1. public static CreateAddressCommand Valid()
  2. {
  3.     var result = new CreateAddressCommand
  4.     {
  5.         AddressId = _id++,
  6.         Address1 = GetRandom.String(1, 30),
  7.         Address2 = GetRandom.String(1, 30),
  8.         City = GetRandom.String(1, 20),
  9.         State = GetRandom.String(2, 2),
  10.         Zip = GetRandom.String(10, 10),
  11.     };
  13.     return result;
  14. }

These factory commands could return a single object, or a customer complete with address, order history, and billing information. Each command can leverage other commands to create a usable test context. This is particularly valuable in an Agile development environment in which the definition of “Valid” may change many times as the project matures. By centralizing the code which creates objects in various states, we should be better able to adapt to changing rules by updating a single factory method instead of a lot of individual unit tests.

Address is a pretty simple “Leaf” object. It doesn’t have any children, and is completely unaware of its own parents. Lets examine a more complex example. This is what a  CreateCustomerCommand might look like.

  1. public class CreateCustomerCommand : CreateCommand<Customer>
  2. {
  3.     private static int _id = 1;
  4.     public CreateAddressCommand CreateAddressCommand { get; set; }
  5.     public List<CreateOrderCommand> CreateOrderCommands { get; set; }
  6.     public int CustomerId { get; set; }
  7.     public string FirstName { get; set; }
  8.     public string LastName { get; set; }
  10.     public override void Execute()
  11.     {
  12.         if (Result == null)
  13.         {
  14.             Result = new Customer
  15.             {
  16.                 Address = GetResult(CreateAddressCommand),
  17.                 CustomerId = CustomerId,
  18.                 FirstName = FirstName,
  19.                 LastName = LastName,
  20.                 Orders = GetResults(CreateOrderCommands),
  21.             };
  23.             // Code here to write Customer to database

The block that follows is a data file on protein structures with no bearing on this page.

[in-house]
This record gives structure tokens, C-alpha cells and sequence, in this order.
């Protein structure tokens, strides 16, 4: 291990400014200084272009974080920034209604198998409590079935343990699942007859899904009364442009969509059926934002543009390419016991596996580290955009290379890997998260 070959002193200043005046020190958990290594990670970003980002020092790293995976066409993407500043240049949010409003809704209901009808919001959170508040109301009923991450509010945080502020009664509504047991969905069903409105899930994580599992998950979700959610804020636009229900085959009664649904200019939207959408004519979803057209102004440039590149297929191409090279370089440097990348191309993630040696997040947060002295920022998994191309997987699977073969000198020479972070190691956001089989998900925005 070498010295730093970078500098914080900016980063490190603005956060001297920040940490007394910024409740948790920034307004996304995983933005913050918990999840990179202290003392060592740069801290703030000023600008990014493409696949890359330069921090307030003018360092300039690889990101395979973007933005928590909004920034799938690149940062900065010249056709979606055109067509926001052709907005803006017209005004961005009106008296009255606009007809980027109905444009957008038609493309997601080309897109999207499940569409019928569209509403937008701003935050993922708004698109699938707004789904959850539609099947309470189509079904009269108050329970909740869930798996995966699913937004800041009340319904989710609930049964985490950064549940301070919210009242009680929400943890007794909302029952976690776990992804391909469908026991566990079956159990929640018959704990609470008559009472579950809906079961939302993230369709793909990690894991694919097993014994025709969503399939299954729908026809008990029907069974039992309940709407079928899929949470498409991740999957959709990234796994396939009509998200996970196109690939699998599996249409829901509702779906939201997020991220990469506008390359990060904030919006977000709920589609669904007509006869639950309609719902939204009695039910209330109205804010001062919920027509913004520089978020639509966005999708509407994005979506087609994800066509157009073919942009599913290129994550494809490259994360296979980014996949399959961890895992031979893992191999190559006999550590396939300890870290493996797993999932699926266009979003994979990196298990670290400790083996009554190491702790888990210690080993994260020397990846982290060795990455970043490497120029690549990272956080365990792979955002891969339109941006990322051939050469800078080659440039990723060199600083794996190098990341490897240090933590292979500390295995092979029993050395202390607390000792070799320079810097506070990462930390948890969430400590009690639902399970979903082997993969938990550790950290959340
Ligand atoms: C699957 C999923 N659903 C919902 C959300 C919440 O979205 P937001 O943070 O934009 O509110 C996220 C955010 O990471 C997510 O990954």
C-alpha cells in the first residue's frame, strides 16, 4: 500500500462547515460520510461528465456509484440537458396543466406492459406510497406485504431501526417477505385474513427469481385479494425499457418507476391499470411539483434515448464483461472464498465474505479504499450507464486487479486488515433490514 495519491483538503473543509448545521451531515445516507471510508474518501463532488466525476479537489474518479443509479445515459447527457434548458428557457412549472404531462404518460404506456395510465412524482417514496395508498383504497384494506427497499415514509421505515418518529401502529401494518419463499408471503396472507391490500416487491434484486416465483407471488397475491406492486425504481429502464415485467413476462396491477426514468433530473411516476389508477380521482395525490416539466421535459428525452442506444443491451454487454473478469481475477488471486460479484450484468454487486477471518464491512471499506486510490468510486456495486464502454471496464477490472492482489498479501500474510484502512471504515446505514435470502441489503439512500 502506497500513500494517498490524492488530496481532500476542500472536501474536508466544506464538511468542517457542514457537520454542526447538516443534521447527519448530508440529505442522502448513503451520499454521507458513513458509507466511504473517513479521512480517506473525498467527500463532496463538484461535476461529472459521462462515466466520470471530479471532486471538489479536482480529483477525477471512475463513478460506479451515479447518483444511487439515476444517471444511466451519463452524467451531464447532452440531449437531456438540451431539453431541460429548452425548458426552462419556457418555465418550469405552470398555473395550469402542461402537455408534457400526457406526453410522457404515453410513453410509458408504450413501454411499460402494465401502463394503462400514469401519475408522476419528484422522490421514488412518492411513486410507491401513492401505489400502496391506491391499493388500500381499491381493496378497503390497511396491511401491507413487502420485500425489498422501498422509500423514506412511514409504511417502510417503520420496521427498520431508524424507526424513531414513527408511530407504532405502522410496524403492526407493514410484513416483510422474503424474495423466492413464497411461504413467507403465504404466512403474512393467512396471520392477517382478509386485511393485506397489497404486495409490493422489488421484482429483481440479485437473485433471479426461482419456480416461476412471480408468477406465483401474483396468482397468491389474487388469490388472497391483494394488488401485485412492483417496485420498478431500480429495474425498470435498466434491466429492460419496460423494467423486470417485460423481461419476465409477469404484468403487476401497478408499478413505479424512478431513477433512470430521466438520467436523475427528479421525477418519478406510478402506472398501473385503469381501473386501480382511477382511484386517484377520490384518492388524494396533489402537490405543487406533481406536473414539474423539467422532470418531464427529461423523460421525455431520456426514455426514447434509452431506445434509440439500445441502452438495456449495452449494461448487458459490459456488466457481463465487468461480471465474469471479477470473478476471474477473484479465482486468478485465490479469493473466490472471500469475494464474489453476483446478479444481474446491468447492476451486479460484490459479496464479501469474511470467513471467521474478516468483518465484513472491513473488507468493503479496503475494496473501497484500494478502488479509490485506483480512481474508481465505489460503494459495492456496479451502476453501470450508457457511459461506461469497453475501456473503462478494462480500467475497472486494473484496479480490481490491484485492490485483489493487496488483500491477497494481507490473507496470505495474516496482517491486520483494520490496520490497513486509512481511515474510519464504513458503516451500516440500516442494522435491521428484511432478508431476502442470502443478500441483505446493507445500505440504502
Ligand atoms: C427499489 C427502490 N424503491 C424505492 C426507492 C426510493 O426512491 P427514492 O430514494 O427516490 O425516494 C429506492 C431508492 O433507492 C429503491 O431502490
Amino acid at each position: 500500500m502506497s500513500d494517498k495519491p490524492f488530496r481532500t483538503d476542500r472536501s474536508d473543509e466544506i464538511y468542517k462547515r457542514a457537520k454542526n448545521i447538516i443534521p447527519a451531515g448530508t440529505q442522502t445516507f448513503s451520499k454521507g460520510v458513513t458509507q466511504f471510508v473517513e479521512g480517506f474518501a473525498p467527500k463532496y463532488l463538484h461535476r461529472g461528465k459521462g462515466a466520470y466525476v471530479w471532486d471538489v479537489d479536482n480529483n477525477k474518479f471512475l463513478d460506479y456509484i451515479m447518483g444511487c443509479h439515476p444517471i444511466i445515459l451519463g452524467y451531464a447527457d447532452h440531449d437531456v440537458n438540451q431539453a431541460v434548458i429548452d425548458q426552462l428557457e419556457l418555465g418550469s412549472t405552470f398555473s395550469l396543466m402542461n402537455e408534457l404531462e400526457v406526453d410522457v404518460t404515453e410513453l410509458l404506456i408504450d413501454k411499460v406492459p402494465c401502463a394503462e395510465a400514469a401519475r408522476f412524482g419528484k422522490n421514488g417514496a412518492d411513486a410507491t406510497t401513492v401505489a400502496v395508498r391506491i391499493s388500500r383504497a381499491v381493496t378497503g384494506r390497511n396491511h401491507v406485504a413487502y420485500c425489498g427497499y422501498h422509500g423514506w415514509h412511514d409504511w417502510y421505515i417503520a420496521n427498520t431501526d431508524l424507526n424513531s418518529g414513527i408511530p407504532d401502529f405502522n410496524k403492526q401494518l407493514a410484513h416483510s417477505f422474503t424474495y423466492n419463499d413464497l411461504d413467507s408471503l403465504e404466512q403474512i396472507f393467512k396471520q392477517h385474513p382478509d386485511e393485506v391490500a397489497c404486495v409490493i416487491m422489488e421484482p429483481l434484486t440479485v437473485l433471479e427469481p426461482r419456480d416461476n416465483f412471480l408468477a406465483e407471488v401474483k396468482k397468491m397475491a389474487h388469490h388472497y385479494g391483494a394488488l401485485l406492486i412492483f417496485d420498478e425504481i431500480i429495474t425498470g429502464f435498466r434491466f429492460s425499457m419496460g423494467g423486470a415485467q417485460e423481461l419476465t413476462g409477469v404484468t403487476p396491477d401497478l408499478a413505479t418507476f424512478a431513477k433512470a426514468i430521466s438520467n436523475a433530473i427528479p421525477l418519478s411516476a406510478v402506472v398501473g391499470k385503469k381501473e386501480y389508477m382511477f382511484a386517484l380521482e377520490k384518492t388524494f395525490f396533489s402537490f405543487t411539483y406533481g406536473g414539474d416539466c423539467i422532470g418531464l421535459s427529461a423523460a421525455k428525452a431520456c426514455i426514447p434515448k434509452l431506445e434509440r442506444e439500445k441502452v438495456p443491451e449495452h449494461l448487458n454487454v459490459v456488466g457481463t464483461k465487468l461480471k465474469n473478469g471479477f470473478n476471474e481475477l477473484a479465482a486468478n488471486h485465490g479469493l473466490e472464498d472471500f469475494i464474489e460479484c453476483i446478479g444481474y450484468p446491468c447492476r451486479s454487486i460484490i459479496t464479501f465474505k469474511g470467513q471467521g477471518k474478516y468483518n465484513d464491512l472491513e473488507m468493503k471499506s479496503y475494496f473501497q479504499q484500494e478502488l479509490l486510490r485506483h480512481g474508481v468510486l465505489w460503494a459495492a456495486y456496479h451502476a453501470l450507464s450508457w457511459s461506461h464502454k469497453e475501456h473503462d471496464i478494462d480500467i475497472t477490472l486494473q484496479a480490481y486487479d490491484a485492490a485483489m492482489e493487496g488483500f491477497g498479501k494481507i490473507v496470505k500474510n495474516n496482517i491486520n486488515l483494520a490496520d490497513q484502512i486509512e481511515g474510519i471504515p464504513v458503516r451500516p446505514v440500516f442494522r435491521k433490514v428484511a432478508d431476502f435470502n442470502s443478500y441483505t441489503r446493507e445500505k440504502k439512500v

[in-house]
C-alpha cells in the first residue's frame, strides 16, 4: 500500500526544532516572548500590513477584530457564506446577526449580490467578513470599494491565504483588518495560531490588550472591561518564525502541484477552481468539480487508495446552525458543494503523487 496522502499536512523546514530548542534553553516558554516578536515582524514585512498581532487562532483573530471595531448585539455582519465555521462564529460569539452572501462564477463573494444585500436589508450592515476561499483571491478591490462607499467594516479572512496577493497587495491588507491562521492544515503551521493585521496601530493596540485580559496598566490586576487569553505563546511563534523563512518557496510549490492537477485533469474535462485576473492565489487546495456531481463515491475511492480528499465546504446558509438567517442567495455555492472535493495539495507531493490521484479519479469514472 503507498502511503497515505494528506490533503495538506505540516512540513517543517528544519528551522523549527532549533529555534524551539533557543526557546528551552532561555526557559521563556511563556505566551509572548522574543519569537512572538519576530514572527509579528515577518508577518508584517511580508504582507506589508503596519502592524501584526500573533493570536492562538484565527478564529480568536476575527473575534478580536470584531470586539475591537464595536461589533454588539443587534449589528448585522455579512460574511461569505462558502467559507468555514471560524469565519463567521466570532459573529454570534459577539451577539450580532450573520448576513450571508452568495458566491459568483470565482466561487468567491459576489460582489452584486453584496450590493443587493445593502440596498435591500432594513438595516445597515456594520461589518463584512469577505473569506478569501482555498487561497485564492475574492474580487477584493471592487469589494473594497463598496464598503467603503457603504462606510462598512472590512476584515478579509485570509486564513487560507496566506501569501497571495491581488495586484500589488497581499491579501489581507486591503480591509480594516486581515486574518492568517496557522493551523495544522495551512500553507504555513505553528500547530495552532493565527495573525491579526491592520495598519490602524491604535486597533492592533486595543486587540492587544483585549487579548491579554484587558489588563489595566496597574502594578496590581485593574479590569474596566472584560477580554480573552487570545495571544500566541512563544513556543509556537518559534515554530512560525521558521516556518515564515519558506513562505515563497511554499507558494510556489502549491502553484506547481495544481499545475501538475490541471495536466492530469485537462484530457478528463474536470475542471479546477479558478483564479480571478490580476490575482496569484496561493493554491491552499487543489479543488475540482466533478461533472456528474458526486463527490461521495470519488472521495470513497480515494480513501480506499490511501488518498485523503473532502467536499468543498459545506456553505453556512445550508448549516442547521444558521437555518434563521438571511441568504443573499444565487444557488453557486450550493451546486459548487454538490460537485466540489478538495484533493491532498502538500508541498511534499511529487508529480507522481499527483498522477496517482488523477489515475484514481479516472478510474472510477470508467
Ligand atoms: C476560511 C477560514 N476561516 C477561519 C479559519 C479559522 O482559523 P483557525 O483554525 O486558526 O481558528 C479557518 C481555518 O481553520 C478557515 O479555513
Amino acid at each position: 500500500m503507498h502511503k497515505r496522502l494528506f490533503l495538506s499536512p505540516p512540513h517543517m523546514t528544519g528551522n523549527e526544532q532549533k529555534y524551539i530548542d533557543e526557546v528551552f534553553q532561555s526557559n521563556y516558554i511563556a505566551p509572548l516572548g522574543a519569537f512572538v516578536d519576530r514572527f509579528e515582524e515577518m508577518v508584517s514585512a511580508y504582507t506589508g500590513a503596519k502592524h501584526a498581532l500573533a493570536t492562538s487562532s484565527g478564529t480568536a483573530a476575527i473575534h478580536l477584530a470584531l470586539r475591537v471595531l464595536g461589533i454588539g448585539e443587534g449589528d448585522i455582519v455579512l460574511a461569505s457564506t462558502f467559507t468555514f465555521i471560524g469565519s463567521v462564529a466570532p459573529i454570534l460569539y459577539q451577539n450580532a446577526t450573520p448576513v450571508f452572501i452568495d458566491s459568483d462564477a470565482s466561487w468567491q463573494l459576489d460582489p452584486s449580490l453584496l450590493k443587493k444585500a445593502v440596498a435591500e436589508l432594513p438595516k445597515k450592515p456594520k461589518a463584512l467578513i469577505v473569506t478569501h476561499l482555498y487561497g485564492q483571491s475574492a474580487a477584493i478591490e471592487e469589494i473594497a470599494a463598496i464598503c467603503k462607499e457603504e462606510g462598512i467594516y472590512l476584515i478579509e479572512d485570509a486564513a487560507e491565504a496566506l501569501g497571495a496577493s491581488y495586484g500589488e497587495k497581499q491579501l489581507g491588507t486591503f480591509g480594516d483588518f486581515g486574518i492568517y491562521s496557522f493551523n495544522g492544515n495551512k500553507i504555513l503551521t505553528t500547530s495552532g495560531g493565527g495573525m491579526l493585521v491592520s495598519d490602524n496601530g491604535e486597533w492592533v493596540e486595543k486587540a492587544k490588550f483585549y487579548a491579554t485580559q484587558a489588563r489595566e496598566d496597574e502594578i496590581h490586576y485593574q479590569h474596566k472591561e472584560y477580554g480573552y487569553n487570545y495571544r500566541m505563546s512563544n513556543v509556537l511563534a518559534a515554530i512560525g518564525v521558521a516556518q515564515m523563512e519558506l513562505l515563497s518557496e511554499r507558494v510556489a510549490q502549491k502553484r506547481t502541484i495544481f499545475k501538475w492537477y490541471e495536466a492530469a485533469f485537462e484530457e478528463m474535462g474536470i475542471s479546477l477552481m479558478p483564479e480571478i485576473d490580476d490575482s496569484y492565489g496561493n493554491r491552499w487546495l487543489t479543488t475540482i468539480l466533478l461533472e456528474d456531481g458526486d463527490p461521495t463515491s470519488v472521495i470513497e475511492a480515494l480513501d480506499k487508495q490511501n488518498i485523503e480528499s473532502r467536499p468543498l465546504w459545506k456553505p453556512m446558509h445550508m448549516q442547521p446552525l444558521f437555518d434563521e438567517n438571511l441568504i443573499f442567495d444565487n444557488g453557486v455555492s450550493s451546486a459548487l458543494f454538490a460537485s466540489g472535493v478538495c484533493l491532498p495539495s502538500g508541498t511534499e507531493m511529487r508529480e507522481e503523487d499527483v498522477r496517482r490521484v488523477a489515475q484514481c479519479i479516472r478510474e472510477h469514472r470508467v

24.             // (e.g. CustomerRepository.Add(Customer);)
  25.         }
  26.     }
  28.     public override void Undo()
  29.     {
  30.         base.Undo();
  32.         // Code here to erase Customer from database
  33.         // (e.g. CustomerRepository.Erase(Customer.CustomerId);)
  34.         Result = null;
  35.     }
  37.     public static CreateCustomerCommand New()
  38.     {
  39.         return new CreateCustomerCommand();
  40.     }
  42.     public static CreateCustomerCommand None()
  43.     {
  44.         return null;
  45.     }
  47.     public static CreateCustomerCommand NoOrders()
  48.     {
  49.         var result = New();
  51.         result.CreateAddressCommand = CreateAddressCommand.Valid();
  53.         return result;
  54.     }
  56.     public static CreateCustomerCommand Valid()
  57.     {
  58.         var result = New();
  60.         result.CustomerId = _id++;
  61.         result.CreateAddressCommand = CreateAddressCommand.Valid();
  62.         result.CreateOrderCommands = new List<CreateOrderCommand>
  63.         {
  64.             CreateOrderCommand.Valid(),
  65.         };
  67.         return result;
  68.     }
  69. }

There are a few new items to discuss here. The CreateAddressCommand and the CreateOrderCommands collection allow tests to describe various child entities of the parent. The New and None factory methods are added by convention for the sake of clarity and consistency. Each command can expose as many static factory methods as needed to return command instances in a variety of pre-determined configurations such as “New”, “Valid”, or even “WithOpenOrders”. Factory methods can be defined for any situation which would see enough reuse to justify it.